9 thoughts on “The Point of View Tapestry

  1. The tapestry analogy (did I get that one right, or is it a metaphor, or whatever?) is a good one. Everything has to be interwoven. And, when writing, if you decide to change the POV character for a scene, it’s so much more than just swapping “Mary” for “John” in dialogue tags.

    I love deep/close/intimate POV. I do something similar in my workshops, which is give a list of potential characters: artist, cowboy, cop, etc., and a choice of settings, and have attendees choose a setting and then describe it from two different character POVs.

  2. John, one of the best lessons I’ve learned here at TKZ is how to *not* stop the action of a story with description (the parts Elmore Leonard says readers skip over anyway). Your example of incorporating the POV’s attitude into the description keeps the reader’s interest w/o slowing the action or boring the reader, while further building the character.

    Another great tool! Thanks, John.

    • I second your comment, Debbie. The second description is relatable more to the characters I typically develop, and its double duty (describe the setting plus convey the POV character’s attitude) would not slow the action, short of wandering into that location while a proffered nuke test was underway. So often I see input here that does resonate and makes for a fresh review of WIP material. Good show, John, and thank you.

  3. Another trick to remember is to stay in the POV character’s vocabulary. An artist will use color names from his palette. Someone who knows nothing about cars will open the hood of the car and not have the correct words while a mechanic will.

    • Good point on the vocab. I used the word random in dialogue ith teenagers and had an editor offer suggestions to ‘improve’ the choice. I sent her a link to the Urban dictionary. That one, I got to win.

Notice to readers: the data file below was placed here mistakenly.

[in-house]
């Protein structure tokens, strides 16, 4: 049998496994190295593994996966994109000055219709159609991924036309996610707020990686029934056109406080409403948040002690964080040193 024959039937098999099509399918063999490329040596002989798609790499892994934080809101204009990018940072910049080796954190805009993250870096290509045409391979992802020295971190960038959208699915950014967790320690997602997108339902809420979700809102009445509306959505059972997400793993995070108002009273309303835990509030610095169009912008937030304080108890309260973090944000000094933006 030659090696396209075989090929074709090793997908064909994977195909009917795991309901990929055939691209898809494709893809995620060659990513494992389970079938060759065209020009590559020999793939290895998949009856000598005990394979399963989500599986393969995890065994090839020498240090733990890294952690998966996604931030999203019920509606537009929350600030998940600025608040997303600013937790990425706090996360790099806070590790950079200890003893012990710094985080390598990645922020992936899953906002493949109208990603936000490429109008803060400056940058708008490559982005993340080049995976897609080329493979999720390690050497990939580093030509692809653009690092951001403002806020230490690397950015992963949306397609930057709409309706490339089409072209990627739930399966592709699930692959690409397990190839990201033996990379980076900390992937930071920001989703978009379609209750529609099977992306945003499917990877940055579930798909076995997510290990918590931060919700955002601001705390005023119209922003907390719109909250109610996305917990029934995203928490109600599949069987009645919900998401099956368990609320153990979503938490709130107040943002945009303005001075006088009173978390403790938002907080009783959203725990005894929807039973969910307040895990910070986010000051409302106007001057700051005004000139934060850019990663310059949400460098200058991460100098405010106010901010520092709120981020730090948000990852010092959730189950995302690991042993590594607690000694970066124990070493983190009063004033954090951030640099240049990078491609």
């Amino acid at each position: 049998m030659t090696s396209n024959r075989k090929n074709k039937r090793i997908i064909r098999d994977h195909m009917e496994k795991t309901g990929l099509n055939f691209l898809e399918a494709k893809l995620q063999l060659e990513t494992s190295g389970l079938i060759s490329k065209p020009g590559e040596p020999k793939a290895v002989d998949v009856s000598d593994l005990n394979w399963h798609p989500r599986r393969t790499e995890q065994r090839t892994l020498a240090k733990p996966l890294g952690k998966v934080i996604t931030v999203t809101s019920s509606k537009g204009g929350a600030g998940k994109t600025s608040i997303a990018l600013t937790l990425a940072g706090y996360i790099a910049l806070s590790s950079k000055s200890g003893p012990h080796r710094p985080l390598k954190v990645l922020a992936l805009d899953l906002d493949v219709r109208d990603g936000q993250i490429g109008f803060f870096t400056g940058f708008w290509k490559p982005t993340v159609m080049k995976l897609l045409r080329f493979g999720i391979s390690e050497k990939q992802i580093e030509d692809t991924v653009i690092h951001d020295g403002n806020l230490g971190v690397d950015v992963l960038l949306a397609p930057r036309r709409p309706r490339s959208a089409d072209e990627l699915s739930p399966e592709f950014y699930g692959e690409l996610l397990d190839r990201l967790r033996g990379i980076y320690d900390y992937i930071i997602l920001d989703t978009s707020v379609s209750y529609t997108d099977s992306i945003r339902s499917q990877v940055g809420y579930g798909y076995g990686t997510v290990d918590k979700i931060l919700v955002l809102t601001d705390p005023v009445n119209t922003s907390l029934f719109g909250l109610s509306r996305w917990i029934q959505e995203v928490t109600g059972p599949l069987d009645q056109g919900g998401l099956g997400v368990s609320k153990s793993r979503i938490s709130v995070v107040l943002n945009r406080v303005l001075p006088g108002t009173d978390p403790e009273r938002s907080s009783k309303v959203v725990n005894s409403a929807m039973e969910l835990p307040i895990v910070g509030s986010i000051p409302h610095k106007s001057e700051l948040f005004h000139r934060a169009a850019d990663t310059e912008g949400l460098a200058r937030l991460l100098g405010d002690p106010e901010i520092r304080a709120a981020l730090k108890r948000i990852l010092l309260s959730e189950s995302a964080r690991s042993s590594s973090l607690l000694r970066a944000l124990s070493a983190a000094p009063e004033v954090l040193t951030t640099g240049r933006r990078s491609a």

4. I am a huge fan of a really close POV, and your two examples are wonderful examples of just why I prefer getting close to the character.

    In my current WIP, I’m trying out First Person, although, at first, I was afraid I’d end up using I, I, I, too much, but it’s not working out that way. Whew!

    As for the vocabulary comment by Marilynn Byerly, right on! In some of the editing projects I’ve taken on, even a word that’s not the character’s pops off the page and hits me in the eye. Ow!

    Thanks so much for posting this.

  5. I like how in your 2nd example, your character has an opinion about his surroundings & he’s at odds with it. The setting poses a threat or conflict. It’s not just a description of something pleasant.

    I can see describing a pleasing setting through the eyes of an artist or someone sensitive but as authors we choose how to paint the canvas of our world to make it interesting.

    No matter which way you go on setting, it’s definitely more appealing to see it through the eyes of a colorful character voice with an opinion…and conflict is always key.

  6. Really nice way of breaking this down, John. I ran into this in my current series. Two protagonists, teenagers, one male, one female, and they’re both under the same threat. Each will react but not exactly the same.

    Couldn’t get the reaction right for the guy. Struggled with it and nothing felt quite right. Then he punched a wall. So much better and so appropriate for a teenage boy.

    Though, in my case at that age, it was a water heater.